There is a large learning curve for first-time employers, and it can be difficult to find the information in one place. This post is an introduction to the compliance issues and contains lots of links to further information.
Some of this information may be familiar to business owners who have been employees themselves. This information is subject to change, so contact your tax accountant or follow the relevant links below.
The Award System, Wages, Employment Conditions and Regulations
Australia has a system of industry-specific Awards that covers minimum rates of pay, classifying employees, overtime, allowances and similar pay-related issues. “Award” has a different meaning than “trophy” or “certificate”. There is a helpful calculator on the Fair Work website that helps you find the minimum pay rate for your employees.
Some employees are not covered by Awards, but all employees are covered by the National Employment Standards (NES). The NES are 10 minimum entitlements that must be provided to all employees. They include maximum weekly hours, requests for flexible working arrangements, leave obligations, public holidays, termination/redundancy and providing an information statement.
There are other rules for all employees relating to hiring, managing, promotions and termination.
When an employee begins to work for you, you must submit a Tax File Number Declaration to the Australian Tax Office (ATO). This can be a paper form, or through electronic methods such as your accounting software.
If you have not already done so, you will need to register for Pay-As-You-Go Withholding with the ATO. Your tax accountant can help you with this.
Unless your employee is earning only a small amount, you must withhold tax from their wage payments. There is a relatively-simple calculator on the ATO website, or you can use the simpler calculator included with the ATO smartphone app. Alternatively, your accounting software may have helpful payroll functions, or you could outsource your payroll processing.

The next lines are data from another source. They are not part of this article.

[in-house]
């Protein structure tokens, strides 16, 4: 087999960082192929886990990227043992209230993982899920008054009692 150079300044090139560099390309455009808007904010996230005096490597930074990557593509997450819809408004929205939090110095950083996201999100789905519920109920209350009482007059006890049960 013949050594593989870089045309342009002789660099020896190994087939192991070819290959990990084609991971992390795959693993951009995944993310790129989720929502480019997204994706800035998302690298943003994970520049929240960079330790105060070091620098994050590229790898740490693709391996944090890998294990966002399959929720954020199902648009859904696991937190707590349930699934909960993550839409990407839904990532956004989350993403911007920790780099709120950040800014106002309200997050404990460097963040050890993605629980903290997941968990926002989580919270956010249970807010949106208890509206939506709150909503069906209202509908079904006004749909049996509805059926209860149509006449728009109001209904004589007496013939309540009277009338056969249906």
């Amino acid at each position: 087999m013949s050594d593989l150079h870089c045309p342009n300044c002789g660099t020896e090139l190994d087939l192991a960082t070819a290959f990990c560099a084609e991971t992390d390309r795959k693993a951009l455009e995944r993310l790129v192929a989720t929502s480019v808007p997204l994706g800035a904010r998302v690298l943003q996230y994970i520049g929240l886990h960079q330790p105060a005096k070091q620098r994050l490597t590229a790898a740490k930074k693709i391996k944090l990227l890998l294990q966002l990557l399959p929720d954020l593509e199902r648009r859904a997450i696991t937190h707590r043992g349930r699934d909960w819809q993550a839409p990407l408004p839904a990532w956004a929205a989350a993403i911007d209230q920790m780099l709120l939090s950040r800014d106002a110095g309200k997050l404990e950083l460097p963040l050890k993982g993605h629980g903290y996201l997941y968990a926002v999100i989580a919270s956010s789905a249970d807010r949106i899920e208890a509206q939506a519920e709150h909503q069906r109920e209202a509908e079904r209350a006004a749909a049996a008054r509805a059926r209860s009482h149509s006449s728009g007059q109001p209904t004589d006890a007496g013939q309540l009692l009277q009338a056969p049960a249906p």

Withheld tax is paid to the ATO monthly or quarterly on your Business Activity Statement or Instalment Activity Statement.
After 30 June each year, you must prepare a payment summary for each employee. You must provide a copy to your employees by the 14th of July and to the ATO with a summary report by the 14th of August. The ATO website has further information on payment summary obligations. There are extensions for the ATO report if you use a tax agent and satisfy certain conditions.
If an employee earns above $450 per month in ‘wages’, you must contribute 9.5% of their ‘wages’ to the employee’s superannuation fund by the 28th day after the end of the quarter.
For the purposes of calculating superannuation contributions, ‘wages’ is a broad definition that includes ordinary hours plus commissions, shift loadings and allowances, but excludes overtime payments. The term ’employee’ is also similarly broad and can include contractors.
If you are late paying superannuation, you must lodge a particular form with the ATO and will be liable for an interest charge and flat administration fee. As a director of a company, the ATO can demand that you pay for the company’s superannuation obligations.
For further information on superannuation, check out the Employers Super guide on the ATO website.
Safety and Workers Compensation
Workers compensation is a state-based scheme to improve safety in the workplace, compensate employees who are injured, and assist injured employees back to work.